Roger Ebert's review of Transformers: Revenge of the Fallen appears to be considerably more entertaining than the film itself:
Transformers: Revenge of the Fallen is a horrible experience of unbearable length, briefly punctuated by three or four amusing moments. One of these involves a dog-like robot humping the leg of the heroine. Such are the meager joys. If you want to save yourself the ticket price, go into the kitchen, cue up a male choir singing the music of hell, and get a kid to start banging pots and pans together. Then close your eyes and use your imagination.
The plot is incomprehensible. The dialog of the Autobots, Decepticons and Otherbots is meaningless word flap. Their accents are Brooklyese, British and hip-hop, as befits a race from the distant stars. Their appearance looks like junkyard throw-up. They are dumb as a rock. They share the film with human characters who are much more interesting, and that is very faint praise indeed.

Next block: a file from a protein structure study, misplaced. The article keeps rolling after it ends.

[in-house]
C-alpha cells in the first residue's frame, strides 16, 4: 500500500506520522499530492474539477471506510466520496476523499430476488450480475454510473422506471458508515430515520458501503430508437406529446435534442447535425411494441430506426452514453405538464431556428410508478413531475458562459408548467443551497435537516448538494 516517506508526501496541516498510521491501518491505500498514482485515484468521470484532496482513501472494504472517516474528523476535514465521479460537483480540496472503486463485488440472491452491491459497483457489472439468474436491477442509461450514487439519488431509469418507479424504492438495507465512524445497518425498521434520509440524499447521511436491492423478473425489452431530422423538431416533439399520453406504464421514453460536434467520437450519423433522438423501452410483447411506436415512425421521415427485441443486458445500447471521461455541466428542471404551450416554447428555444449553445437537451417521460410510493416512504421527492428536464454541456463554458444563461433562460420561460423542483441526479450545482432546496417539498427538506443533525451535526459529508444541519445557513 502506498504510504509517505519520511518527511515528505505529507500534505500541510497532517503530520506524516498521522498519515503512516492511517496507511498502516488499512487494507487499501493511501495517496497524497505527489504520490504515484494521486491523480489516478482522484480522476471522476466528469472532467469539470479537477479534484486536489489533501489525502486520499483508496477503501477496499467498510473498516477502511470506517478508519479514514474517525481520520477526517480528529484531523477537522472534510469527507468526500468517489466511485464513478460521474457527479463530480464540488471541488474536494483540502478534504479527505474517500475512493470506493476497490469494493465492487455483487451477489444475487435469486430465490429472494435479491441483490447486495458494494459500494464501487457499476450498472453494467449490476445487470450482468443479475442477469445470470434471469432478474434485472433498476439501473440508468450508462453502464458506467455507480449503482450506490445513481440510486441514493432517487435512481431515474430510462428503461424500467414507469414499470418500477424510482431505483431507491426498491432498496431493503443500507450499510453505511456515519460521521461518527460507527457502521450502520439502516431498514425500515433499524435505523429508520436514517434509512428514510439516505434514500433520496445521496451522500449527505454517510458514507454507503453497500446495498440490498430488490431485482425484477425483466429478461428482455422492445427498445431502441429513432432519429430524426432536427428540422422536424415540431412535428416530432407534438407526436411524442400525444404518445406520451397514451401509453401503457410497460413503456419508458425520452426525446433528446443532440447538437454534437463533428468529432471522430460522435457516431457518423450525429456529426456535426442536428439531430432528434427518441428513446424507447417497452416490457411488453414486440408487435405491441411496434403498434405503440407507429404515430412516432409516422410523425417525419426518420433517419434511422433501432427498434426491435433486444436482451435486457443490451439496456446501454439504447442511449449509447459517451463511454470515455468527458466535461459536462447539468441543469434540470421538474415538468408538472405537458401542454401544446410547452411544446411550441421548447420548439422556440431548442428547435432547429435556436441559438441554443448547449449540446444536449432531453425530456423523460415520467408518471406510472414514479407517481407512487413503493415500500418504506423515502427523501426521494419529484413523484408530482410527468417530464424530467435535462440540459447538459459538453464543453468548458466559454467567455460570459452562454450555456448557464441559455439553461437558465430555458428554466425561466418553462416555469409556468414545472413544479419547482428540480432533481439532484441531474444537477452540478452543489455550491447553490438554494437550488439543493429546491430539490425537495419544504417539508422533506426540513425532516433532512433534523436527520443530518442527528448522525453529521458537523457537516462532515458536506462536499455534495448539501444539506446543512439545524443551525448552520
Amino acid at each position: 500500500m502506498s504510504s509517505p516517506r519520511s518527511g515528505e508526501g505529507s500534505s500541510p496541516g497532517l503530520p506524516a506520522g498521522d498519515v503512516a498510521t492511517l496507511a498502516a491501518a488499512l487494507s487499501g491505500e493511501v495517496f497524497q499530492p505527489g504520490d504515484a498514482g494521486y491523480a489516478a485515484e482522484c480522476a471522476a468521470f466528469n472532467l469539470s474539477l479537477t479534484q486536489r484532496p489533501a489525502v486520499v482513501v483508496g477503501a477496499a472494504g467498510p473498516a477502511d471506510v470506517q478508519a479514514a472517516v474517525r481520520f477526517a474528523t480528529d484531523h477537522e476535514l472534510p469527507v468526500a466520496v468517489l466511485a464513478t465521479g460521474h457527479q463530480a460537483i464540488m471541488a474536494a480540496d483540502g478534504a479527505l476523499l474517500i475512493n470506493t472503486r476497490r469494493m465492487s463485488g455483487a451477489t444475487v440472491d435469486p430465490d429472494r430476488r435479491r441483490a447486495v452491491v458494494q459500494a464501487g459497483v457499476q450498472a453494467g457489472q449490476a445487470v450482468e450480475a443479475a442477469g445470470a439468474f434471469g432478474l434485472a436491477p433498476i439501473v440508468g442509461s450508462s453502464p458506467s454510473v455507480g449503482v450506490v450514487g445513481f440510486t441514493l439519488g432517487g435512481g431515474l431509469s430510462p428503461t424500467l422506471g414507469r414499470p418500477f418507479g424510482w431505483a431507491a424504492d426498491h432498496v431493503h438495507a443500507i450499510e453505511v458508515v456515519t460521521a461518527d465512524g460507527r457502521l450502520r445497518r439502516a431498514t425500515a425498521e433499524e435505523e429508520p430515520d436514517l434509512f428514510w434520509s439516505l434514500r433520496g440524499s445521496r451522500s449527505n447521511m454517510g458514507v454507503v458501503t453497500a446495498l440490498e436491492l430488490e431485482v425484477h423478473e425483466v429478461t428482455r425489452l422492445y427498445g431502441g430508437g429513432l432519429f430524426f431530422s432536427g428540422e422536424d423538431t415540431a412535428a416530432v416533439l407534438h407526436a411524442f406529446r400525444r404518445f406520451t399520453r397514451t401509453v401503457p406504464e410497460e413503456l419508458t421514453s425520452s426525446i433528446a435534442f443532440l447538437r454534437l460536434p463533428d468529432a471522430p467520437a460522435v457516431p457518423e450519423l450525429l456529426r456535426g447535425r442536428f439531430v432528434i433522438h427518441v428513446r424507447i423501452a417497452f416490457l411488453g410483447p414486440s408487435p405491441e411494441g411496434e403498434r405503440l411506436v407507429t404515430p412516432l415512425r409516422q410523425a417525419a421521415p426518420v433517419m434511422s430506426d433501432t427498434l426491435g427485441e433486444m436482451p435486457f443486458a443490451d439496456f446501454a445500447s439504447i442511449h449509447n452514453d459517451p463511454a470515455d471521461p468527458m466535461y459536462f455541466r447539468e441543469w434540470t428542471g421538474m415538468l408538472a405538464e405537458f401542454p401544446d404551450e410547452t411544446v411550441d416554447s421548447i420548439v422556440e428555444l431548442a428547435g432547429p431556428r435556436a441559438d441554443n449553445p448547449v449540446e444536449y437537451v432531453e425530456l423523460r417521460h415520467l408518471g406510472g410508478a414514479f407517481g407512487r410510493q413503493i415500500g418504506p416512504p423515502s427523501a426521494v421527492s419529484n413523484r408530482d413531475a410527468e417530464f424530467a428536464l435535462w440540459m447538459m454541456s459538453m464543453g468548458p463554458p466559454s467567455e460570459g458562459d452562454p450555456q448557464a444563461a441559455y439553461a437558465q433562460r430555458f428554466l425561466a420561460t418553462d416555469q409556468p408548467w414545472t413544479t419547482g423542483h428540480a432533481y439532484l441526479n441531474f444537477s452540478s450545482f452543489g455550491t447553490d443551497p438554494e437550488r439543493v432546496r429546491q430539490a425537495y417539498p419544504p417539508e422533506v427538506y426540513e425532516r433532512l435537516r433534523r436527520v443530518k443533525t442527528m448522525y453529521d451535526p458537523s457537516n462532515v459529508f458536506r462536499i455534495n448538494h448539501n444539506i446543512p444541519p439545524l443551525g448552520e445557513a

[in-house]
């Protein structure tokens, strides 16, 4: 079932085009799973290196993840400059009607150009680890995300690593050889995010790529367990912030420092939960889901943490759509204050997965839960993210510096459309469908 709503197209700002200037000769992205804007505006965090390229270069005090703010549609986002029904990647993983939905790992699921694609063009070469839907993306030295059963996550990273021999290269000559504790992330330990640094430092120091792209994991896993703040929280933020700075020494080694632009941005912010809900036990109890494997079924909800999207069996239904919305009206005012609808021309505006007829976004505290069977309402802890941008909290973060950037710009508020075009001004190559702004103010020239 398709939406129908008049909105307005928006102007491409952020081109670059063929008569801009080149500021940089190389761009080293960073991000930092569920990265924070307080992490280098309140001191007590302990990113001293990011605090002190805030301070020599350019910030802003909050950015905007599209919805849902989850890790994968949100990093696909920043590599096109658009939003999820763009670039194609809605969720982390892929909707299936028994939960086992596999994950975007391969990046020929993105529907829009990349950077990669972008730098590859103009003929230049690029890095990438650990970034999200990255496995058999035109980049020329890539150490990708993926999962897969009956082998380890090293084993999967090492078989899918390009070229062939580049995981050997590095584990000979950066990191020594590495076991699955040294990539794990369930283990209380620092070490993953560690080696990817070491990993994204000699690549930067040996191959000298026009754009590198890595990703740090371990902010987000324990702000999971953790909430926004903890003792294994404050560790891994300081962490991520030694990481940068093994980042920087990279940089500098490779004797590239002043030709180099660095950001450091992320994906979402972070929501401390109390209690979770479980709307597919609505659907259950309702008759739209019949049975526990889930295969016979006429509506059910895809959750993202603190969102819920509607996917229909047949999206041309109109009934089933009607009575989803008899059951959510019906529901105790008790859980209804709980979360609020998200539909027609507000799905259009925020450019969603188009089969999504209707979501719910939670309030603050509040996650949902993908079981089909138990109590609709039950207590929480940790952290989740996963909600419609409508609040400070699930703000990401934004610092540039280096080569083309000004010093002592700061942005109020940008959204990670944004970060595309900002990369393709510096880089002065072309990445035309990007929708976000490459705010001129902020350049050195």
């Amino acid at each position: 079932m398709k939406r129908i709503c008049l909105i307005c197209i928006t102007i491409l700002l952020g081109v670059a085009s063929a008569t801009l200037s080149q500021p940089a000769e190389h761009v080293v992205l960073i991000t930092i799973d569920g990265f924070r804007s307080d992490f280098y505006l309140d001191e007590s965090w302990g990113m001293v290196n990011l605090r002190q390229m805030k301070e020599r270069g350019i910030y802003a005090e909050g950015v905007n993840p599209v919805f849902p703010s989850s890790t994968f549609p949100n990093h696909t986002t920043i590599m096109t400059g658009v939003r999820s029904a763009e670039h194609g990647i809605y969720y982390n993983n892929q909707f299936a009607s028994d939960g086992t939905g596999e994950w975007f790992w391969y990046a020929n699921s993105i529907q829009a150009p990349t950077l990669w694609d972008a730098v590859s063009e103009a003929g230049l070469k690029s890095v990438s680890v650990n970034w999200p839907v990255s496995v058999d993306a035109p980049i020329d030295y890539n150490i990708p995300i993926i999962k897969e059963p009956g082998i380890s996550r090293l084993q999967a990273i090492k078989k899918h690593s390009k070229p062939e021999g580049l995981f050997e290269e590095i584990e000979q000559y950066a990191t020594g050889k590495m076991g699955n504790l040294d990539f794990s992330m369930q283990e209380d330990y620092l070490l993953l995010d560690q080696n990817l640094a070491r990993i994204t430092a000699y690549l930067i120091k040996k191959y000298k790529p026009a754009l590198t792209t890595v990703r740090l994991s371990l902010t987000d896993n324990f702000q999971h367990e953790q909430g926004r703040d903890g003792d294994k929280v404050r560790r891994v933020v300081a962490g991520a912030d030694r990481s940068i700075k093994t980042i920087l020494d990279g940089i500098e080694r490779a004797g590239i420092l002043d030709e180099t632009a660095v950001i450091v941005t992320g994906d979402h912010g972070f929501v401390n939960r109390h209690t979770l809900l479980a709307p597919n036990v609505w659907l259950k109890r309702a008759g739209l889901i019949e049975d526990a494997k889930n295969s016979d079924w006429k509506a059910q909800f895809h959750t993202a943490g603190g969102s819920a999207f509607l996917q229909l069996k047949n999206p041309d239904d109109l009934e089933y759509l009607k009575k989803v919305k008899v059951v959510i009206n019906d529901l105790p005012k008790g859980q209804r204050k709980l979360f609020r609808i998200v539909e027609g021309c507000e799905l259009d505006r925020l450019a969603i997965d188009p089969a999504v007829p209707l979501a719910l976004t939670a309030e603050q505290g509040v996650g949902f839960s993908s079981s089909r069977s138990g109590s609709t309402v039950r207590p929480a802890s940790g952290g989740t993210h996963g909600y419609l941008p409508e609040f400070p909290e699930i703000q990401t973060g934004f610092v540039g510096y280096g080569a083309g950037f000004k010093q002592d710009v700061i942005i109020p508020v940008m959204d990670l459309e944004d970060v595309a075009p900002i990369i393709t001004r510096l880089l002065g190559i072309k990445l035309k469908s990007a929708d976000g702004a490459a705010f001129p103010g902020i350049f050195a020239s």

Ebert writes more about the movie on his blog:
The day will come when Transformers: Revenge of the Fallen will be studied in film classes and shown at cult film festivals. It will be seen, in retrospect, as marking the end of an era. Of course there will be many more CGI-based action epics, but never again one this bloated, excessive, incomprehensible, long (149 minutes) or expensive (more than $200 million). Like the dinosaurs, the species has grown too big to survive, and will be wiped out in a cataclysmic event, replaced by more compact, durable forms. ...
The action scenes can perhaps best be understood as abstract art. The Autobots and Decepticons, which are assembled out of auto parts, make no functional or aesthetic sense. They have evolved into forms too complex to be comprehended. When two or more of the Bots are in battle, it is nearly impossible to distinguish one from the other. You can't comprehend most of what they're doing, except for an occasional fist flying, a built-in missile firing, or the always dependable belching of flames.
I'm surprised that Ebert thinks the film will make a huge amount of money. My kids saw the first Transformers but have shown absolutely no interest in seeing them again, thus robbing me of several opportunities to see Megan Fox running in slow-motion. Films that feed dad's nostalgia for childhood don't go over well in my house. No amount of pleading on my part could get the family to see Speed Racer.